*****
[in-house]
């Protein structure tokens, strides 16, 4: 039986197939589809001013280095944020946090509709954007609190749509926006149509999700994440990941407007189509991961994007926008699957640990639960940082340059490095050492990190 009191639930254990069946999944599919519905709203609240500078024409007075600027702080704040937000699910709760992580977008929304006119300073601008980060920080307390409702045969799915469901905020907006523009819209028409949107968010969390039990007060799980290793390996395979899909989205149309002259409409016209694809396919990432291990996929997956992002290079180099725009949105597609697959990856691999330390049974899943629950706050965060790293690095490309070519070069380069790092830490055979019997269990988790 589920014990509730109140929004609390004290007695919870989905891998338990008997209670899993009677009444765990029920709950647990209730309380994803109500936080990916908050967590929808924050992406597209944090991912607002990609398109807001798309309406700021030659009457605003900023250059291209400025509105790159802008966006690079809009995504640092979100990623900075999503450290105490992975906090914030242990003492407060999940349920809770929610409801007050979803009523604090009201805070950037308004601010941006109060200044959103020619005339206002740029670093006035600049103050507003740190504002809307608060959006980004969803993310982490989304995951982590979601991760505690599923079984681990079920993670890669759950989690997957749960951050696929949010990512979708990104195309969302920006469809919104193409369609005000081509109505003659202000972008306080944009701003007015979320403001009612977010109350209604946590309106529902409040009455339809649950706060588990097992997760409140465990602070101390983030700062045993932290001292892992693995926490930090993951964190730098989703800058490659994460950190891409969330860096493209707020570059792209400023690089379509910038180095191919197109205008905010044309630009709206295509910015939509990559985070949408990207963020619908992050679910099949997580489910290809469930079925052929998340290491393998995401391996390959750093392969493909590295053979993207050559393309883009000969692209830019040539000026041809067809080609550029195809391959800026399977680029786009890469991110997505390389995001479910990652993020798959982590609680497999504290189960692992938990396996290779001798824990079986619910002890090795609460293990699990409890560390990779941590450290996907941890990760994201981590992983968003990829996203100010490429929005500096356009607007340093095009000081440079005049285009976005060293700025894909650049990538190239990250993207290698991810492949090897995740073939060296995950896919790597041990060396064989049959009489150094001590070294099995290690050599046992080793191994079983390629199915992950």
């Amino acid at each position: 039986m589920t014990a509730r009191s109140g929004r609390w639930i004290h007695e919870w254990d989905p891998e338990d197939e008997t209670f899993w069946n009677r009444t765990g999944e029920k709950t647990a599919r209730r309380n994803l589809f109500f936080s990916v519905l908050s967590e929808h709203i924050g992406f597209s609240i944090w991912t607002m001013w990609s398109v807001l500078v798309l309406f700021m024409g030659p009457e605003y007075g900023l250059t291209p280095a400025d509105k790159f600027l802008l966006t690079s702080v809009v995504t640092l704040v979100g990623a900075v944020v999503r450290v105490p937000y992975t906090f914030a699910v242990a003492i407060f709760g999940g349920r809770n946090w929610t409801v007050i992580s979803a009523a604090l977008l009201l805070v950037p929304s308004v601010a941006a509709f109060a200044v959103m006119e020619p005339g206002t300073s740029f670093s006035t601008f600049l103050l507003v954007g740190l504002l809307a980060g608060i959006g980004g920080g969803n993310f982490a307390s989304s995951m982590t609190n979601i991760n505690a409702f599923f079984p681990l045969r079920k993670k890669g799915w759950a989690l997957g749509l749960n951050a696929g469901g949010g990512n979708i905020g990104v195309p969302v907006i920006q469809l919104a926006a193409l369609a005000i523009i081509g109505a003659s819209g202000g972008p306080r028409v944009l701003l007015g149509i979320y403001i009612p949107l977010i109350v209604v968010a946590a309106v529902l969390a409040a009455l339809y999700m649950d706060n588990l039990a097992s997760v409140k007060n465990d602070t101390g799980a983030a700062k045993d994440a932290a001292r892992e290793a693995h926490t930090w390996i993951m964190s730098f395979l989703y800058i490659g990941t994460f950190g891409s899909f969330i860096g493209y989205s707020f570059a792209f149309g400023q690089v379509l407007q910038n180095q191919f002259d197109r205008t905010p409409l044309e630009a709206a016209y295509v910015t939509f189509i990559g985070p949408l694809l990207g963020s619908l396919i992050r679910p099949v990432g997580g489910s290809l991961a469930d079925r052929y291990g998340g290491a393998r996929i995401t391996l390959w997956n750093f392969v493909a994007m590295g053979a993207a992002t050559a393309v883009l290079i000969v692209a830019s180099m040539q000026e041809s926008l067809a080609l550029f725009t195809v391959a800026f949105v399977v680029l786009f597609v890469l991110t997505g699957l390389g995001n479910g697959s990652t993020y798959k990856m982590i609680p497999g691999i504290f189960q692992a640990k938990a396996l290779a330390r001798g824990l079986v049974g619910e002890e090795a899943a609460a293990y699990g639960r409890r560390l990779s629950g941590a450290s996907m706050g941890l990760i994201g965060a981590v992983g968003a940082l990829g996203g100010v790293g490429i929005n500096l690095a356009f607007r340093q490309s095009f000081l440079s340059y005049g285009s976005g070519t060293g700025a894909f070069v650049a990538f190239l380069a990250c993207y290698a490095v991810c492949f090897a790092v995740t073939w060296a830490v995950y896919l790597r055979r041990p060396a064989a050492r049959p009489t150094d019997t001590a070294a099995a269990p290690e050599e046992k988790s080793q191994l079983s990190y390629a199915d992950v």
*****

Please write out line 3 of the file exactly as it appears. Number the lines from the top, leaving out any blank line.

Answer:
């Amino acid at each position: 039986m589920t014990a509730r009191s109140g929004r609390w639930i004290h007695e919870w254990d989905p891998e338990d197939e008997t209670f899993w069946n009677r009444t765990g999944e029920k709950t647990a599919r209730r309380n994803l589809f109500f936080s990916v519905l908050s967590e929808h709203i924050g992406f597209s609240i944090w991912t607002m001013w990609s398109v807001l500078v798309l309406f700021m024409g030659p009457e605003y007075g900023l250059t291209p280095a400025d509105k790159f600027l802008l966006t690079s702080v809009v995504t640092l704040v979100g990623a900075v944020v999503r450290v105490p937000y992975t906090f914030a699910v242990a003492i407060f709760g999940g349920r809770n946090w929610t409801v007050i992580s979803a009523a604090l977008l009201l805070v950037p929304s308004v601010a941006a509709f109060a200044v959103m006119e020619p005339g206002t300073s740029f670093s006035t601008f600049l103050l507003v954007g740190l504002l809307a980060g608060i959006g980004g920080g969803n993310f982490a307390s989304s995951m982590t609190n979601i991760n505690a409702f599923f079984p681990l045969r079920k993670k890669g799915w759950a989690l997957g749509l749960n951050a696929g469901g949010g990512n979708i905020g990104v195309p969302v907006i920006q469809l919104a926006a193409l369609a005000i523009i081509g109505a003659s819209g202000g972008p306080r028409v944009l701003l007015g149509i979320y403001i009612p949107l977010i109350v209604v968010a946590a309106v529902l969390a409040a009455l339809y999700m649950d706060n588990l039990a097992s997760v409140k007060n465990d602070t101390g799980a983030a700062k045993d994440a932290a001292r892992e290793a693995h926490t930090w390996i993951m964190s730098f395979l989703y800058i490659g990941t994460f950190g891409s899909f969330i860096g493209y989205s707020f570059a792209f149309g400023q690089v379509l407007q910038n180095q191919f002259d197109r205008t905010p409409l044309e630009a709206a016209y295509v910015t939509f189509i990559g985070p949408l694809l990207g963020s619908l396919i992050r679910p099949v990432g997580g489910s290809l991961a469930d079925r052929y291990g998340g290491a393998r996929i995401t391996l390959w997956n750093f392969v493909a994007m590295g053979a993207a992002t050559a393309v883009l290079i000969v692209a830019s180099m040539q000026e041809s926008l067809a080609l550029f725009t195809v391959a800026f949105v399977v680029l786009f597609v890469l991110t997505g699957l390389g995001n479910g697959s990652t993020y798959k990856m982590i609680p497999g691999i504290f189960q692992a640990k938990a396996l290779a330390r001798g824990l079986v049974g619910e002890e090795a899943a609460a293990y699990g639960r409890r560390l990779s629950g941590a450290s996907m706050g941890l990760i994201g965060a981590v992983g968003a940082l990829g996203g100010v790293g490429i929005n500096l690095a356009f607007r340093q490309s095009f000081l440079s340059y005049g285009s976005g070519t060293g700025a894909f070069v650049a990538f190239l380069a990250c993207y290698a490095v991810c492949f090897a790092v995740t073939w060296a830490v995950y896919l790597r055979r041990p060396a064989a050492r049959p009489t150094d019997t001590a070294a099995a269990p290690e050599e046992k988790s080793q191994l079983s990190y390629a199915d992950v």